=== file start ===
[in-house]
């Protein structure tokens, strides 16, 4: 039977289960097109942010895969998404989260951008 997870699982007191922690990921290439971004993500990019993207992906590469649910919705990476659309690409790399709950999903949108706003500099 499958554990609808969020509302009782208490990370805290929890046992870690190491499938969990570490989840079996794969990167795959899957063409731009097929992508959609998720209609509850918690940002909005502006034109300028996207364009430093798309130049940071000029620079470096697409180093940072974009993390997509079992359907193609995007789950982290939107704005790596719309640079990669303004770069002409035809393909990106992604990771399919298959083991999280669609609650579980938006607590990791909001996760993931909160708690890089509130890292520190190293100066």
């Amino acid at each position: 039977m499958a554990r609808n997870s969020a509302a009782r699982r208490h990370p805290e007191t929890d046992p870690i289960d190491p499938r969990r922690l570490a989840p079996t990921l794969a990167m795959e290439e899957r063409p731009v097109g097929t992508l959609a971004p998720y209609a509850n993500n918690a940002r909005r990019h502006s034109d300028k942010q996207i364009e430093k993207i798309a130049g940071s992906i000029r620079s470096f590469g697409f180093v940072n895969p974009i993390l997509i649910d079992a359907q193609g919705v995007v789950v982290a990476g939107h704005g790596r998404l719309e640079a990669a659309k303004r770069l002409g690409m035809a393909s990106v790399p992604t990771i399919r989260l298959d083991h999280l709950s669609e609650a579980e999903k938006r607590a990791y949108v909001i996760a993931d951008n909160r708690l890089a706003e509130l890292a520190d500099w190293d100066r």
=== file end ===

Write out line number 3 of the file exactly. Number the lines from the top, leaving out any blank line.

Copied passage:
């Amino acid at each position: 039977m499958a554990r609808n997870s969020a509302a009782r699982r208490h990370p805290e007191t929890d046992p870690i289960d190491p499938r969990r922690l570490a989840p079996t990921l794969a990167m795959e290439e899957r063409p731009v097109g097929t992508l959609a971004p998720y209609a509850n993500n918690a940002r909005r990019h502006s034109d300028k942010q996207i364009e430093k993207i798309a130049g940071s992906i000029r620079s470096f590469g697409f180093v940072n895969p974009i993390l997509i649910d079992a359907q193609g919705v995007v789950v982290a990476g939107h704005g790596r998404l719309e640079a990669a659309k303004r770069l002409g690409m035809a393909s990106v790399p992604t990771i399919r989260l298959d083991h999280l709950s669609e609650a579980e999903k938006r607590a990791y949108v909001i996760a993931d951008n909160r708690l890089a706003e509130l890292a520190d500099w190293d100066r």